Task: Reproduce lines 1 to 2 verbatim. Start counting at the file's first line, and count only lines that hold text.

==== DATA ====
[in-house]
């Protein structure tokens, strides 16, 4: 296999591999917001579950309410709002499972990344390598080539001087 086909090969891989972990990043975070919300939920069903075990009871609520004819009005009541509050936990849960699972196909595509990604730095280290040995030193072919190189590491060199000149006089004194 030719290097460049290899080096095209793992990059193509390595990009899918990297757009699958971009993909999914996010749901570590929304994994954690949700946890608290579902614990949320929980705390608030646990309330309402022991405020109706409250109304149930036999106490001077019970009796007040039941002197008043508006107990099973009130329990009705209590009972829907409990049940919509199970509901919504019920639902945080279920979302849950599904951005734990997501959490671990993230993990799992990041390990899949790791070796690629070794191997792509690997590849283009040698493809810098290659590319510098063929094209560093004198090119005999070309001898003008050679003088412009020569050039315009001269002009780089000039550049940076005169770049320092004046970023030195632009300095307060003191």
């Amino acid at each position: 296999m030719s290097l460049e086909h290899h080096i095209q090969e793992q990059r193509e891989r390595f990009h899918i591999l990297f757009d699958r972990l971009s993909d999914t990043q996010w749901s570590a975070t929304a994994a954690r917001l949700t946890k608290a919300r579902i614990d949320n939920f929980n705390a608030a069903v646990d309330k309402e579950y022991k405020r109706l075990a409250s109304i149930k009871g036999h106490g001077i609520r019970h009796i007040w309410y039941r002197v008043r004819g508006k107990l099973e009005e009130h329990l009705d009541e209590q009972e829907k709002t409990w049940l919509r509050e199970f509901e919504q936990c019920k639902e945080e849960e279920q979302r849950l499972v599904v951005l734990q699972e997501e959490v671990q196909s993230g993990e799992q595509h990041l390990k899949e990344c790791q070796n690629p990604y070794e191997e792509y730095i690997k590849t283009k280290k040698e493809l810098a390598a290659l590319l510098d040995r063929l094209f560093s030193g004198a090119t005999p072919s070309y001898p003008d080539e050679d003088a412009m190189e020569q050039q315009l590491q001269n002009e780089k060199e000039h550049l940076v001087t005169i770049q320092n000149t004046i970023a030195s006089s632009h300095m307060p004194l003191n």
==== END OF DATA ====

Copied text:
[in-house]
């Protein structure tokens, strides 16, 4: 296999591999917001579950309410709002499972990344390598080539001087 086909090969891989972990990043975070919300939920069903075990009871609520004819009005009541509050936990849960699972196909595509990604730095280290040995030193072919190189590491060199000149006089004194 030719290097460049290899080096095209793992990059193509390595990009899918990297757009699958971009993909999914996010749901570590929304994994954690949700946890608290579902614990949320929980705390608030646990309330309402022991405020109706409250109304149930036999106490001077019970009796007040039941002197008043508006107990099973009130329990009705209590009972829907409990049940919509199970509901919504019920639902945080279920979302849950599904951005734990997501959490671990993230993990799992990041390990899949790791070796690629070794191997792509690997590849283009040698493809810098290659590319510098063929094209560093004198090119005999070309001898003008050679003088412009020569050039315009001269002009780089000039550049940076005169770049320092004046970023030195632009300095307060003191």